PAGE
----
In his May 6 op-ed column, “The scarcity of confidence,” Robert J. Samuelson asserted that factors other than a skills gap are responsible for the lack of hiring by U.S. businesses.

It’s neither lack of employer confidence nor a skills gap that plagues U.S. industries; it’s a training gap. Building skills begins with training, and public schools, universities and governments are not doing enough of it. Until we put the burden on those who train rather than those who need to be trained, we’ll never solve the problem facing U.S. business today.

Siemens Corp. couldn’t find the people needed to work at our expanded Charlotte plant. Now, we work with Central Piedmont Community College in North Carolina to build the required skills. We set up an apprenticeship program, spending $165,000 per high school student over a three-year period, to fill the pipeline. That’s a lot of money to spend if finding workers is such a breeze.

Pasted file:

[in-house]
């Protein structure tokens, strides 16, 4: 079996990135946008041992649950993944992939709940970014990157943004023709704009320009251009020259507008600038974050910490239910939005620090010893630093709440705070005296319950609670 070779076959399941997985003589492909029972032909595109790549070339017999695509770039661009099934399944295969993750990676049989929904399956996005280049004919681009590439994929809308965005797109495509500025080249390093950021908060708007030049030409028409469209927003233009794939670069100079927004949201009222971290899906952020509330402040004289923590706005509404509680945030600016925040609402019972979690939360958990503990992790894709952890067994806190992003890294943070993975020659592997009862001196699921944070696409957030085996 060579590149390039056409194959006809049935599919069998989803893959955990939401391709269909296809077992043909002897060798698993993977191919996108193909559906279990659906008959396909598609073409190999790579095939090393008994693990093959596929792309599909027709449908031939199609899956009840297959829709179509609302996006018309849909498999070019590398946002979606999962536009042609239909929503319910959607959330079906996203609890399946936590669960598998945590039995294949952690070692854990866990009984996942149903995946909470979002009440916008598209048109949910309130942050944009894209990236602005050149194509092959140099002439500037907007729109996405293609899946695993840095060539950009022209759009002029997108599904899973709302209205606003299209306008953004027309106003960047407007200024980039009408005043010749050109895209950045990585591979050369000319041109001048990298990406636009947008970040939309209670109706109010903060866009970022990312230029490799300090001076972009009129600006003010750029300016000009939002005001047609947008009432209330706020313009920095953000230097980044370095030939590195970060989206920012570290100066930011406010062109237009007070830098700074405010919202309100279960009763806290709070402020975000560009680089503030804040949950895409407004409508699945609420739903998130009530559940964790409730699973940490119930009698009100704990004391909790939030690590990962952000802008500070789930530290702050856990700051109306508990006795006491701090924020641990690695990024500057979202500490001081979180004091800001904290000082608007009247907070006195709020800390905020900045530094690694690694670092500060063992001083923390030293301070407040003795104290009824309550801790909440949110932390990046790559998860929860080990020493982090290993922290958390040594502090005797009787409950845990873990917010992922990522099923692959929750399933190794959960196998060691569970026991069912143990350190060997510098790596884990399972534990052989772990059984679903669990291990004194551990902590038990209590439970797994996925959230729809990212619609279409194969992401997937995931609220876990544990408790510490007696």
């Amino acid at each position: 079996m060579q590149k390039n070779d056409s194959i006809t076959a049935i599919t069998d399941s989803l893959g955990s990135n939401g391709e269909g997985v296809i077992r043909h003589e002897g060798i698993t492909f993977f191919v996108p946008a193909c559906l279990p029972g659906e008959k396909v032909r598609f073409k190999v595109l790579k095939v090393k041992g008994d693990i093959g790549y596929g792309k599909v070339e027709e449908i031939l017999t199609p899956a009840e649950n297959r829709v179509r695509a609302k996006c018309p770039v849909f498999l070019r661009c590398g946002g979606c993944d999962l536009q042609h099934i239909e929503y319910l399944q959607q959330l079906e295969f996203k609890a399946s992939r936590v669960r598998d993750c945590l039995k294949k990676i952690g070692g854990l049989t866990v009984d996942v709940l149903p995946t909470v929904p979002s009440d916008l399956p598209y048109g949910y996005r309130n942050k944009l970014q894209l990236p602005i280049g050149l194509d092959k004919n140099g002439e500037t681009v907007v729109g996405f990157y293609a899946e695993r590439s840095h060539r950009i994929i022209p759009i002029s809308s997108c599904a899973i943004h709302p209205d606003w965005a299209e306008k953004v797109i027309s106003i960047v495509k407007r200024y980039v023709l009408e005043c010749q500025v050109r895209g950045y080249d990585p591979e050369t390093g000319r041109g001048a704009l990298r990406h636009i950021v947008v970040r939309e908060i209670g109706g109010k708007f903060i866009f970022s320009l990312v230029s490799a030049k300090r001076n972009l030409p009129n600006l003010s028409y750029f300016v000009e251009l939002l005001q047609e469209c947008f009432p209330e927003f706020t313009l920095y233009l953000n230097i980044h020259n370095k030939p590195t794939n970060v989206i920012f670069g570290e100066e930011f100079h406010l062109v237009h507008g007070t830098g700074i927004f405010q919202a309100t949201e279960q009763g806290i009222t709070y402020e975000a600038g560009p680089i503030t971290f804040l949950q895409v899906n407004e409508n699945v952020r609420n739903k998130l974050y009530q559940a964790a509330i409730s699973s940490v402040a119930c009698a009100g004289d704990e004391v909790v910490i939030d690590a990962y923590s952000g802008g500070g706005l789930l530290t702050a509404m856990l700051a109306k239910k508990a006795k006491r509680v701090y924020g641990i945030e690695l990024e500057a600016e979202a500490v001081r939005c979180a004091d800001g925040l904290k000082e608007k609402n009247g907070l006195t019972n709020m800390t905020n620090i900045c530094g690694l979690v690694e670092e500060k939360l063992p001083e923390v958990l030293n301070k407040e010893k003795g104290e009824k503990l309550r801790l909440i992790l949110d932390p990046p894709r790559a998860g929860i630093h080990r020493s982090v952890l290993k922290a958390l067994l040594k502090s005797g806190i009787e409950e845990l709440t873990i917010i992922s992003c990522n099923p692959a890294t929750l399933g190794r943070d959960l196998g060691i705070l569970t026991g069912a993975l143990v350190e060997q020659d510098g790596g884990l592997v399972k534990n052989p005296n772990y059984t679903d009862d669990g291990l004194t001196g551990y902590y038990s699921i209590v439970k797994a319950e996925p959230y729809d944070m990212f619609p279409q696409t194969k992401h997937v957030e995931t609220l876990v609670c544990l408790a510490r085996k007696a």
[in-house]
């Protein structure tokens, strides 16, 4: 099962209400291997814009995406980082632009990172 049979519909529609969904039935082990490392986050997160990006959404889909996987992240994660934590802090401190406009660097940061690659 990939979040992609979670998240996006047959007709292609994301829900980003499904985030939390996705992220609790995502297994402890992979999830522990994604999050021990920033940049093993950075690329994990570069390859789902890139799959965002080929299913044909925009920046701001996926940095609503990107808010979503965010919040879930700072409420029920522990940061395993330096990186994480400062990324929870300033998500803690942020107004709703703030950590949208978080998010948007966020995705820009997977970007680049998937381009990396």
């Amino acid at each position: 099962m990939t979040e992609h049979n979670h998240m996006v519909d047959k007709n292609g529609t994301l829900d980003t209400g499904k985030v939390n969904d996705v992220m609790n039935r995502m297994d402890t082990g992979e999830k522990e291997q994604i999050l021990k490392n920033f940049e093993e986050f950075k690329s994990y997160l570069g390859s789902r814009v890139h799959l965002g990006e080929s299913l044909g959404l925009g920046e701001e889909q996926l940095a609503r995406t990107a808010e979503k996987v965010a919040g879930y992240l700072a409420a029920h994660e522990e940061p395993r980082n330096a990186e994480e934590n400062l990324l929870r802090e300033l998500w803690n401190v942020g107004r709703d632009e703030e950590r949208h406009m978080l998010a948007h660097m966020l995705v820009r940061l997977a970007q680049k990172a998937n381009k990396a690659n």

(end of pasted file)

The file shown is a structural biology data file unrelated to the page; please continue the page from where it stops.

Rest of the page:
This experience is echoed by an August survey of Business Roundtable member companies that found that America’s leading companies across a range of industries are facing a shortage of trained workers.

It’s no longer enough to fall back on the lament that there aren’t enough skilled workers. The easiest way to close the skills gap is for schools, government and industry to work together to close the training gap.

Eric Spiegel, Washington

The writer, president and chief executive of Siemens Corp., is vice chairman of the Business Roundtable’s Education and Workforce Committee.